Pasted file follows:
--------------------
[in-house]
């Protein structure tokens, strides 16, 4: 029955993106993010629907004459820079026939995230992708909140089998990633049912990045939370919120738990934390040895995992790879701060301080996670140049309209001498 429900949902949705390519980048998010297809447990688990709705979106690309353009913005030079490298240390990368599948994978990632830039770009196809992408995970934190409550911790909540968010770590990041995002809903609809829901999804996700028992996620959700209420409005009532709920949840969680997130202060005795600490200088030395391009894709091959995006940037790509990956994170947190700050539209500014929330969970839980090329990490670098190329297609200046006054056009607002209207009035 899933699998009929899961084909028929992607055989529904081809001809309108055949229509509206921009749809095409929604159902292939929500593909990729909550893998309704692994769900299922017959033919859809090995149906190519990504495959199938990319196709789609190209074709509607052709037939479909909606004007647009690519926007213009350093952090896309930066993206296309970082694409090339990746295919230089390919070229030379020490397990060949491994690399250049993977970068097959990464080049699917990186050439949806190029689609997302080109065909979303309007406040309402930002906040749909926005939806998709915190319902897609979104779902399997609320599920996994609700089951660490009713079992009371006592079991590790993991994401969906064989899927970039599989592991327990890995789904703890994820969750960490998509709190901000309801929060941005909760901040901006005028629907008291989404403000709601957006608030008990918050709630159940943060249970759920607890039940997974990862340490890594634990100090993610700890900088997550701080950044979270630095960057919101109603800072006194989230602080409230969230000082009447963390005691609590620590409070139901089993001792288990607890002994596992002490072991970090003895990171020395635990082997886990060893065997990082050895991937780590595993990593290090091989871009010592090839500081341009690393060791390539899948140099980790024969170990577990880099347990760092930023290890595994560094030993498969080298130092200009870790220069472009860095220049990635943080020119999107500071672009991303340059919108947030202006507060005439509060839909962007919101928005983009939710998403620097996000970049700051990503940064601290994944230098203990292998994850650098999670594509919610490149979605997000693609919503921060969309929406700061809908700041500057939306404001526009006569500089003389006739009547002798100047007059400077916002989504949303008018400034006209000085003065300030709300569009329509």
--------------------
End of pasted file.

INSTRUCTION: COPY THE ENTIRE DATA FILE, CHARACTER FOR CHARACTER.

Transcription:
[in-house]
């Protein structure tokens, strides 16, 4: 029955993106993010629907004459820079026939995230992708909140089998990633049912990045939370919120738990934390040895995992790879701060301080996670140049309209001498 429900949902949705390519980048998010297809447990688990709705979106690309353009913005030079490298240390990368599948994978990632830039770009196809992408995970934190409550911790909540968010770590990041995002809903609809829901999804996700028992996620959700209420409005009532709920949840969680997130202060005795600490200088030395391009894709091959995006940037790509990956994170947190700050539209500014929330969970839980090329990490670098190329297609200046006054056009607002209207009035 899933699998009929899961084909028929992607055989529904081809001809309108055949229509509206921009749809095409929604159902292939929500593909990729909550893998309704692994769900299922017959033919859809090995149906190519990504495959199938990319196709789609190209074709509607052709037939479909909606004007647009690519926007213009350093952090896309930066993206296309970082694409090339990746295919230089390919070229030379020490397990060949491994690399250049993977970068097959990464080049699917990186050439949806190029689609997302080109065909979303309007406040309402930002906040749909926005939806998709915190319902897609979104779902399997609320599920996994609700089951660490009713079992009371006592079991590790993991994401969906064989899927970039599989592991327990890995789904703890994820969750960490998509709190901000309801929060941005909760901040901006005028629907008291989404403000709601957006608030008990918050709630159940943060249970759920607890039940997974990862340490890594634990100090993610700890900088997550701080950044979270630095960057919101109603800072006194989230602080409230969230000082009447963390005691609590620590409070139901089993001792288990607890002994596992002490072991970090003895990171020395635990082997886990060893065997990082050895991937780590595993990593290090091989871009010592090839500081341009690393060791390539899948140099980790024969170990577990880099347990760092930023290890595994560094030993498969080298130092200009870790220069472009860095220049990635943080020119999107500071672009991303340059919108947030202006507060005439509060839909962007919101928005983009939710998403620097996000970049700051990503940064601290994944230098203990292998994850650098999670594509919610490149979605997000693609919503921060969309929406700061809908700041500057939306404001526009006569500089003389006739009547002798100047007059400077916002989504949303008018400034006209000085003065300030709300569009329509």